What You Need To Know: After the first two entries proved to be big cash cows and received better than expected, sometimes glowing reviews, this first half of the final chapter of the trilogy of books that’s now a quadrilogy of movies may finally stop being the underdog on its way to even more record-breaking at the box office. Director Francis Lawrence is back after his very successful work on ‘Catching Fire’. This is probably the perfect material for this director. Sure, it’s predestined to be a huge hit, but the main thing is not to screw up what many fans already consider to be great material. Lawrence already proved he can do that in this universe, so we imagine he’ll satisfy the die hards and even the casual moviegoers looking to stay hip to the next big zeitgeist-overtaking phenomenon. Oh yeah, this little-known, totally underrated actress, Jennifer Lawrence —maybe you’ve heard of her? She’s in it too.
Release Date: November 21st

The Imitation Game
Synopsis: English mathematician and logician, Alan Turing, helps crack the Enigma code during World War II.
What You Need To Know: The other film of note that came up during our fall festival podcast, “The Imitation Game” won the coveted People’s Choice Award at the Toronto International Film Festival, where three of the last six winners have gone on to take the Best Picture Oscar (two others were nominated). Beyond its award possibilities, how is, you know, the actual movie? Playlist editor in chief Rodrigo Perez caught the premiere at Telluride Film Festival  this year, and he respected the movie, which stars superstar Benedict Cumberbatch, more than admiring it: “Uneven, but still occasionally resonant, the movie of course reminds us of not only the longtail damage of secrets and lies, but the heartbreaking personal cost endured by Alan Turing. And it’s some of these small moments where the movie feels poignant and not just capably absorbing. Crowd-pleasing and rousing, the movie’s winning third final act will definitely render the picture as solid contender in awards season. ‘The Imitation Game’ is entertaining and well-crafted, but one still can’t help but wish the drama had a bit more bite and nerve throughout.”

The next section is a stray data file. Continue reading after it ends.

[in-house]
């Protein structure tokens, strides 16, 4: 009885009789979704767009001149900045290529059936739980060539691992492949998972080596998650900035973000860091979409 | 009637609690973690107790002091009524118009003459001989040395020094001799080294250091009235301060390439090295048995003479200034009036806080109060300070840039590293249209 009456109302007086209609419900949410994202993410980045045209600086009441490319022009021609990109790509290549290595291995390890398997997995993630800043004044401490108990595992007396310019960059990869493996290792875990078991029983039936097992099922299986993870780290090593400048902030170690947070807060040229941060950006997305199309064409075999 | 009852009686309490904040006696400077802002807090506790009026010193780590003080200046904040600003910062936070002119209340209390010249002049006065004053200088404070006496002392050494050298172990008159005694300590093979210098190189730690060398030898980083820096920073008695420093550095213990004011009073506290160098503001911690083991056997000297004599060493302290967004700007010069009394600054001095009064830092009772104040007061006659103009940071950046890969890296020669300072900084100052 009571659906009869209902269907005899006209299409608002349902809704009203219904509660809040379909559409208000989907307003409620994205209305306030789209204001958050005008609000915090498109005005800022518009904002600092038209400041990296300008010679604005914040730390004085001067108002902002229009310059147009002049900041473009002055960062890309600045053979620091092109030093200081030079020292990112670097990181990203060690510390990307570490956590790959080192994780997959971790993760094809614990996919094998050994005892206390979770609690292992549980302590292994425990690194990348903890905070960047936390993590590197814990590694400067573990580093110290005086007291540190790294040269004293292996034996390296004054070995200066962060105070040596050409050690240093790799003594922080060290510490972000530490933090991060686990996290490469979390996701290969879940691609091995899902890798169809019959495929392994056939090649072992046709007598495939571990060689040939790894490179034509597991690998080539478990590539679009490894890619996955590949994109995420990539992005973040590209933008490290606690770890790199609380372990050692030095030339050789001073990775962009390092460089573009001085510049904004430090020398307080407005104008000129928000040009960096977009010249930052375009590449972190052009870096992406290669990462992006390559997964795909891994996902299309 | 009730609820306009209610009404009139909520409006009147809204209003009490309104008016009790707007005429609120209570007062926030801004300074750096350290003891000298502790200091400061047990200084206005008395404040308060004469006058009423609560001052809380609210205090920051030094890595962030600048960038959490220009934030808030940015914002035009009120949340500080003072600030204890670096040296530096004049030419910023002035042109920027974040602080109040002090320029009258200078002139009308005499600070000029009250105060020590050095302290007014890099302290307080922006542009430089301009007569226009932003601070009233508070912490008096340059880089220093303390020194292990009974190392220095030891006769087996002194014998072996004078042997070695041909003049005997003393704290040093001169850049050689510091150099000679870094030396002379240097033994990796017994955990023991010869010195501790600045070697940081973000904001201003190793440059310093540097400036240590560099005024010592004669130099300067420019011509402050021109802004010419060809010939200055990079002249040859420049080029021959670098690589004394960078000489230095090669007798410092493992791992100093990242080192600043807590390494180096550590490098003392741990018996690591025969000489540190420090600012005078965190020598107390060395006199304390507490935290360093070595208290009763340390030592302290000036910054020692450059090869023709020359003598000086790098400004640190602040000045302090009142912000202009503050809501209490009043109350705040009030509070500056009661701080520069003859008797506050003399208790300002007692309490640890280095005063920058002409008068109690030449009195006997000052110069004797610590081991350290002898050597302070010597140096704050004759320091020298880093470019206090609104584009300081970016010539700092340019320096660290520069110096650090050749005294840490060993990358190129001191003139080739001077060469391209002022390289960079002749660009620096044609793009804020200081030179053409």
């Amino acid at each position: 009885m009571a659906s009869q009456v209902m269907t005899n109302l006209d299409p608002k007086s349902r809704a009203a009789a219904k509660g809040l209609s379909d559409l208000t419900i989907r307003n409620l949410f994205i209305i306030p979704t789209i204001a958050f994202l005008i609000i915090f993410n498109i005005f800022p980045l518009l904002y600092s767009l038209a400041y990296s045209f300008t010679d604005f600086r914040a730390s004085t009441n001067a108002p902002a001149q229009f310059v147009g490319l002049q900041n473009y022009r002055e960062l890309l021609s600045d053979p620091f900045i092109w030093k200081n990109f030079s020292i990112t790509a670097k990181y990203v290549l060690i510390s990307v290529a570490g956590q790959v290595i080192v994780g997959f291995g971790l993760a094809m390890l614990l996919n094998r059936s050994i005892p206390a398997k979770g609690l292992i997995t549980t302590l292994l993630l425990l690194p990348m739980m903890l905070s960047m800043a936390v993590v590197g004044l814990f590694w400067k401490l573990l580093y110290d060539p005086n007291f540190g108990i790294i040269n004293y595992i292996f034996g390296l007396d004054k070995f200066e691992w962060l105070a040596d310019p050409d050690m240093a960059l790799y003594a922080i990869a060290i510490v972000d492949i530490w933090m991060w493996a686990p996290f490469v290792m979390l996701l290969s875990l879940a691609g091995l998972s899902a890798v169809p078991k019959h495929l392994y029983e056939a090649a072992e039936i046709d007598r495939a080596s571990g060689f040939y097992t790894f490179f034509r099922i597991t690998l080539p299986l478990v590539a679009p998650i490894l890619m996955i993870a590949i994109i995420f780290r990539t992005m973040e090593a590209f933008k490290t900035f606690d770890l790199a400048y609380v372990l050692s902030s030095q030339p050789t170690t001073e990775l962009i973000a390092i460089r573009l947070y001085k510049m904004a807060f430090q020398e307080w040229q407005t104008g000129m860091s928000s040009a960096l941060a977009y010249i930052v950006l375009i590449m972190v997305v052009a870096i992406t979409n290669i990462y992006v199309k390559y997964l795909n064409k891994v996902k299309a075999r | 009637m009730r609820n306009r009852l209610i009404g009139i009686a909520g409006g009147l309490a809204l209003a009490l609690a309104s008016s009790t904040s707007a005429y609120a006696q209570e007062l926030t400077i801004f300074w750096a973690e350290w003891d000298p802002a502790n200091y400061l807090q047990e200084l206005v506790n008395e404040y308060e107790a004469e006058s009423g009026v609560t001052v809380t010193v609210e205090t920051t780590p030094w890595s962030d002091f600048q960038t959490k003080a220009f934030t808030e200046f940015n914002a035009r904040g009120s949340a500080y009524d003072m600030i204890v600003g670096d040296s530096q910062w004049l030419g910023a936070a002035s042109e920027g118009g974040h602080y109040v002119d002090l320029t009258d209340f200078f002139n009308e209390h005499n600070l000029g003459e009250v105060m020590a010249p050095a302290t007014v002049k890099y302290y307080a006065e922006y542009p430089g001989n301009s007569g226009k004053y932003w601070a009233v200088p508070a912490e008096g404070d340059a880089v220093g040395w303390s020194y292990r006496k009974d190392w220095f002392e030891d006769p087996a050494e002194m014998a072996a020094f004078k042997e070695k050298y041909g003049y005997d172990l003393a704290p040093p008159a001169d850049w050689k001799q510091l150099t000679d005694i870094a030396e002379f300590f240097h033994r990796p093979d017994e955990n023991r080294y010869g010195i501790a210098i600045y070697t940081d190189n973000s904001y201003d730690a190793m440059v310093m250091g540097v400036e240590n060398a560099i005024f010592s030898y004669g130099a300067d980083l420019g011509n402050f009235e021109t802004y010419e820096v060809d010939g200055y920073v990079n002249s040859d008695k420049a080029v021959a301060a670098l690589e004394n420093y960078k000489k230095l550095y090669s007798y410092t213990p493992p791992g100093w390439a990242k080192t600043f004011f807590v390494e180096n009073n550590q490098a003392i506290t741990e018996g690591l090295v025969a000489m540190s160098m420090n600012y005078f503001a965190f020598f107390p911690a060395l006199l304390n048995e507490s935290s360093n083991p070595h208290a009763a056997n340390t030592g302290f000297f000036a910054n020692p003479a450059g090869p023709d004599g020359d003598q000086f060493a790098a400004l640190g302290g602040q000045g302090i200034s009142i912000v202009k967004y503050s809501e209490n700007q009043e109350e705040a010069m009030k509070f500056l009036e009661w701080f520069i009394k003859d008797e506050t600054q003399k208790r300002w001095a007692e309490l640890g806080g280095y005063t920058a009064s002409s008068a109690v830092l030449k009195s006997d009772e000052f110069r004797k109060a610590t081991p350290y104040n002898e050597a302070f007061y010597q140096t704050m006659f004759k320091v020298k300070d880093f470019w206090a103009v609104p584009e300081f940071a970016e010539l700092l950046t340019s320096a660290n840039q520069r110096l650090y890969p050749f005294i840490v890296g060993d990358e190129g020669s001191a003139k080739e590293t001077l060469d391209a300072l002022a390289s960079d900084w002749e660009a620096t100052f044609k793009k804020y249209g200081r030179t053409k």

Release Date: November 21st

The Sleepwalker
Synopsis: A young couple, Kaia and Andrew, are renovating Kaia’s secluded family estate. Their lives are violently disrupted upon the unexpected arrival of her sister Christine and her fiancé Ira.
What You Need To Know: We almost forgot about this one, but a late reminder from the Editor-In-Chief before going to post secured it a slot on this list. Having caught it at Sundance, Rodrigo Perez found much to admire in this quiet tale of bubbling tension. A healthy portion of his review focuses on budding talents of indie actor Brady Corbet (“Martha Marcy May Marlene”), who co-wrote “The Sleepwalker” with director Mona Fastvold. Indeed he’s one to watch, a fearless actor who seeks out difficult roles (“Simon Killer” was one of my top 10 films of last year) while developing an impressive slate of his own projects. “Something is definitely percolating for actor/screenwriter Brady Corbet. Having written the similarly disquieting ‘Simon Killer’ with Antonio Campos and now ‘The Sleepwalker’ with Fastvold, one gets the feeling that Corbet is on the verge of emerging as a unique and fascinating voice in indie cinema…,” Perez wrote. “Years later, we may look back on this film as the beginning of an artistic collaboration we now cherish.” Consider us sold already, but if you need more convincing: “Featuring an opaque, evocative and haunting ending,” this film is “darkly mysterious and extremely accomplished first feature.”